The terrorist Maute group is racked with infighting, with some members of the Islamic State (IS)-linked group said to have been executed by their leaders for attempting to flee the battle zone in Marawi City, the military said on Monday.
Lt. Col. Jo-ar Herrera, spokesman for the military’s Joint Task Force Marawi, said his unit had received reports that the Maute group, which attacked Marawi City on May 23 and remains locked in battle with government troops, was running low on ammunition.
“We have validated reports that there are leadership problems inside [the Maute group]. They also lack ammunition, they have limited maneuver space, which means that their funds are getting smaller,” he said in a news briefing in Marawi City.
As a result, the group’s defensive positions have weakened, he claimed.
Herrera also claimed the Maute men were fighting over money and decision-making, and that some members had attempted to withdraw from the fight and slip away from the group.
“These are the things affecting [them]in terms of morale. They are weakening, they are weak. So these are the manifestations that they are losing. They are losing their ground especially the center of gravity,” he said.
In a separate news briefing at Camp Aguinaldo in Quezon City, Col. Edgard Arevalo, Armed Forces public affairs chief, said information on the Maute men’s infighting over money and logistics came from accounts of civilians rescued from the terror group.
“There were some members of the Maute group who already wanted to surrender and desert their positions but according to reports, they were executed by members of the Maute group who do not want their members to surrender,” Arevalo told reporters.
The military is also validating reports that Omarkhayam Maute, one of the group’s leaders, was killed and that Abu Sayyaf leader Isnilon Hapilon, said to be the IS chieftain in the country, had escaped Marawi.
Maute’s brothers Abdullah and Madi are still alive.
The pair met with peace emissaries during a brief truce on Sunday to discuss the release of hostages.
“We are doing continuous validation…once the leader leaves his soldiers, something might happen with your command and control,” said Herrera.
Hapilon was indicted in Washington for his involvement in the 2001 kidnapping of three Americans in the Philippines. He has a $5 million bounty on his head from the US government and is on its “most wanted” terror list.
Hostages told to shoot soldiers
Arevalo also claimed the Maute group had asked some civilian hostages to join the battle against government troops.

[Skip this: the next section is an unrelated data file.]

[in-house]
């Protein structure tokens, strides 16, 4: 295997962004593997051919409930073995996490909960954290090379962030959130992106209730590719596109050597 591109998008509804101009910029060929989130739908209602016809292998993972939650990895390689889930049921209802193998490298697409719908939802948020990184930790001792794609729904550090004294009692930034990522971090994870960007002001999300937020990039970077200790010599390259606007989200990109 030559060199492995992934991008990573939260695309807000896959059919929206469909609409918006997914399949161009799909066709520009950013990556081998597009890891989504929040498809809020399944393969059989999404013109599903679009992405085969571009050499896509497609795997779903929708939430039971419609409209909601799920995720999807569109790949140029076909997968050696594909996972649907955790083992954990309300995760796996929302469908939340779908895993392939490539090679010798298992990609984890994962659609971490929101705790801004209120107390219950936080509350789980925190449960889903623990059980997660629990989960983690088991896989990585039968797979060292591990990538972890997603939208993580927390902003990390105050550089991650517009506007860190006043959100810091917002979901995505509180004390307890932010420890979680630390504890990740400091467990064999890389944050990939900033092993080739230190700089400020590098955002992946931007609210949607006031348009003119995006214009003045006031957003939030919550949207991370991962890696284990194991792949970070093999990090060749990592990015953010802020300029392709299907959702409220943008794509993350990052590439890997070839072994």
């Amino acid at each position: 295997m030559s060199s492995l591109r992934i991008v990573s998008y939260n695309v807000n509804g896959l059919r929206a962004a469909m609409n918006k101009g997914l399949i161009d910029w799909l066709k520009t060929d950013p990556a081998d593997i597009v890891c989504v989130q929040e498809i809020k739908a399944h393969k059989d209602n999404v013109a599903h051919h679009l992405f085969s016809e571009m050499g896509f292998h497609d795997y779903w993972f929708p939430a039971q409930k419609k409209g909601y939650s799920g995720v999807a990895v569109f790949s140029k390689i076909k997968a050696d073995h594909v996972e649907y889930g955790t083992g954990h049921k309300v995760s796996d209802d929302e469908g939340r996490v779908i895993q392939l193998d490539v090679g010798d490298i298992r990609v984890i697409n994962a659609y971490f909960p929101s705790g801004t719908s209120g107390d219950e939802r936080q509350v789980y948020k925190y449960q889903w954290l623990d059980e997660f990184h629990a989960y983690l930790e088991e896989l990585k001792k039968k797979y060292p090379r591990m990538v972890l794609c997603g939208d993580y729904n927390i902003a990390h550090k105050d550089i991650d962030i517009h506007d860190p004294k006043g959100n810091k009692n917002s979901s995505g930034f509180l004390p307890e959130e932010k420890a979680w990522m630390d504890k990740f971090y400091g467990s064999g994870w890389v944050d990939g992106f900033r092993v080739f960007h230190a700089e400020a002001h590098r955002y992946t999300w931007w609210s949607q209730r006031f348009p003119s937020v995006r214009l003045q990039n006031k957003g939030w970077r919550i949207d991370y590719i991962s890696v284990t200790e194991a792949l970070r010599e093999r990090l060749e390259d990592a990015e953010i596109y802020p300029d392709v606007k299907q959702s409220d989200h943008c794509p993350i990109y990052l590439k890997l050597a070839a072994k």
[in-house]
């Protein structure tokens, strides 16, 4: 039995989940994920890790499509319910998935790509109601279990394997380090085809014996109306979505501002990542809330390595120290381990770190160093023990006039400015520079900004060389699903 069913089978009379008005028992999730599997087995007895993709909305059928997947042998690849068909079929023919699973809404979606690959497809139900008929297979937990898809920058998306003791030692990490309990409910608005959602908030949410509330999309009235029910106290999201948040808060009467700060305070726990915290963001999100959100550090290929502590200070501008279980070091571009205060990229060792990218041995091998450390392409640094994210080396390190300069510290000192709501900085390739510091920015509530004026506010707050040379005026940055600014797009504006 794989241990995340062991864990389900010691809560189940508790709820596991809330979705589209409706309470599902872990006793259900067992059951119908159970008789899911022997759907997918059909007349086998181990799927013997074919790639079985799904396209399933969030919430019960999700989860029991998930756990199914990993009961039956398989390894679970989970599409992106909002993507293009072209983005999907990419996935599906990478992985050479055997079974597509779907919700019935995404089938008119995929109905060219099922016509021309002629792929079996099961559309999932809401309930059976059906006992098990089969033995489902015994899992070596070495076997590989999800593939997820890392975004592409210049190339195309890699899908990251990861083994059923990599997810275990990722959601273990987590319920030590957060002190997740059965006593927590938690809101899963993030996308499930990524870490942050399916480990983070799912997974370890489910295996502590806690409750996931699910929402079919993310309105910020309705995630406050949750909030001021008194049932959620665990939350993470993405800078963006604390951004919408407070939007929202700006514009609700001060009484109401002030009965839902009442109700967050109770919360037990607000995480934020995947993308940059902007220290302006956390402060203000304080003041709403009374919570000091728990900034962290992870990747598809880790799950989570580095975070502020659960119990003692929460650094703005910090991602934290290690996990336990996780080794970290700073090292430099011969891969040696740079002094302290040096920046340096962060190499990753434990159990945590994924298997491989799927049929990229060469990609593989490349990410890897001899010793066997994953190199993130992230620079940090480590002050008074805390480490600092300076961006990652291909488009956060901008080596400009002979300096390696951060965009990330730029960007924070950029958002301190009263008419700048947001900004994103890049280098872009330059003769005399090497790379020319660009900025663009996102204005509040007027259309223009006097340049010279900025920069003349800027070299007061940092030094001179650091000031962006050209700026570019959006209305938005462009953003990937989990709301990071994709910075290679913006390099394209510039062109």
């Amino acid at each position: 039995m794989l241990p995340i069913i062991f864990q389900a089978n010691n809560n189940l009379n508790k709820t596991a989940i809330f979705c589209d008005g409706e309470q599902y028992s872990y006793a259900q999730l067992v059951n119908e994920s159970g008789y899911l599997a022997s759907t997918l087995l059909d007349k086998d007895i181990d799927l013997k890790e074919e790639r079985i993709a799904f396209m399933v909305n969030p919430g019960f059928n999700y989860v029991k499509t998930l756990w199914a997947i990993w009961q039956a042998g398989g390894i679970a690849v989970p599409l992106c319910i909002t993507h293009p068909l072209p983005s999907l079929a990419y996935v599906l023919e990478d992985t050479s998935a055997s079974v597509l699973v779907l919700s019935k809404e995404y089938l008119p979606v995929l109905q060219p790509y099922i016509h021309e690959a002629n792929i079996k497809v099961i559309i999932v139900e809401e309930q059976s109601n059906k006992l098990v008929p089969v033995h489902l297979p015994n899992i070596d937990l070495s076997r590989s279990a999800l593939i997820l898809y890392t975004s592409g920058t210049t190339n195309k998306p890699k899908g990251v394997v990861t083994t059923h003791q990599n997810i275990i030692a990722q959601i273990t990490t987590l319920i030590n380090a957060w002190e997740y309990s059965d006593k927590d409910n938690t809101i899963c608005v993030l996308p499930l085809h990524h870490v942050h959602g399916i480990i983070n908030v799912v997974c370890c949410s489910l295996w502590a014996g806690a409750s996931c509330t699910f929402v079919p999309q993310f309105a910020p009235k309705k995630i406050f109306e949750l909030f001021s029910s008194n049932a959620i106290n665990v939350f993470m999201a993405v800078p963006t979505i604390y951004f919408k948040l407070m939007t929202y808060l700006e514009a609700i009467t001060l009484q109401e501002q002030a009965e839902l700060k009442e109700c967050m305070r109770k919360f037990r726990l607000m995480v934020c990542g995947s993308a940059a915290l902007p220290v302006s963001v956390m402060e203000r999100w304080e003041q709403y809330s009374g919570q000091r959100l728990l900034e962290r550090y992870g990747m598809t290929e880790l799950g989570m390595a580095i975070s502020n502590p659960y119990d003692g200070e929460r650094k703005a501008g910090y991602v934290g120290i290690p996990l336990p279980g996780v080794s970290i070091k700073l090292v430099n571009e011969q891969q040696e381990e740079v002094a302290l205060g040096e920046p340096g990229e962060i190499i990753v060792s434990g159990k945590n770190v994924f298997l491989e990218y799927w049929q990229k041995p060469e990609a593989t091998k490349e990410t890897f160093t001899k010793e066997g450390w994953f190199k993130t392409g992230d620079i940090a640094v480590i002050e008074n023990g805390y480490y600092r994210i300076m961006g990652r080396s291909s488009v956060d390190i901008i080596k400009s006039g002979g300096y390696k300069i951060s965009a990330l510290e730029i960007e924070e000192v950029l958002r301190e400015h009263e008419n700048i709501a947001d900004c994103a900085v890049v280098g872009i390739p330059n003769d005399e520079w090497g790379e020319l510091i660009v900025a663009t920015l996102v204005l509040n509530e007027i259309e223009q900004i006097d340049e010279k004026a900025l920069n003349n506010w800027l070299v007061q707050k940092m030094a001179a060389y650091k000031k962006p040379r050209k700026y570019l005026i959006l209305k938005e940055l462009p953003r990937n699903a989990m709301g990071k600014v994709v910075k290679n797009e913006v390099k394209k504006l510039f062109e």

“What is more compelling or telling right now is the report that civilians who were held [as hostages]or under the control of Maute group are now being used as combatants, they were being asked to man battle positions, they were being tasked to take up arms and shoot our soldiers,” he added.
Arevalo said an estimated 150 to 200 hostages remain trapped in Marawi City.
Some 100 to 120 terrorists also remain in the city, he said.
“When we say validation, there is still doubt on [the information from civilians], but the question is, why not, why not believe them if they were the ones who were actually able to stay in the location and see and observe and hear the happenings within the area of these terrorists,” Arevalo said.
The crisis in Marawi stemmed from the botched military and police operation to capture Hapilon, one of the most wanted terrorists in the United States.
On Sunday, the military declared an eight-hour humanitarian pause in observance of Eid’l Fitr, an important religious holiday for Muslims marking the end of Ramadan or the holy month of fasting.
As of the latest count, a total of 290 terrorists have killed in the ongoing fight. On the government side, fighting has claimed the lives of 70 soldiers and policemen.
A total of 27 civilians have been killed since the fighting started on May 23.
Priest seen alive
A Roman Catholic priest abducted by the Maute group has been seen alive, the military said also on Monday as troops pressed on with their offensive.
Fighting resumed with renewed fury on Monday, with government fighter jets and other aircraft seen carrying out bombing attacks while sustained bursts of gunfire could be heard.
“Our offensive operations have resumed and will continue so we can liberate Marawi at the soonest time possible,” Herrera said.
Fires erupted and plumes of dark and white smoke billowed against a blue sky as the bombs slammed into their targets.
But Herrera said the terrorists were also deliberately burning houses and using improvised bombs, booby traps and hostages as human shields to delay the troops’ advance, five weeks into the fighting.
Father Teresito “Chito” Suganob, who was taken hostage along with some parishioners early in the siege, was seen alive on Sunday in a part of the city still in the hands of the extremists.
“We don’t have details of his health. We were just told that he was sighted alive,” Herrera told reporters in Marawi, citing accounts from civilians rescued from the battle zone.
He also said there were about 100 civilian hostages still in the hands of the gunmen, being used as “human shields,” ammunition carriers and stretcher-bearers.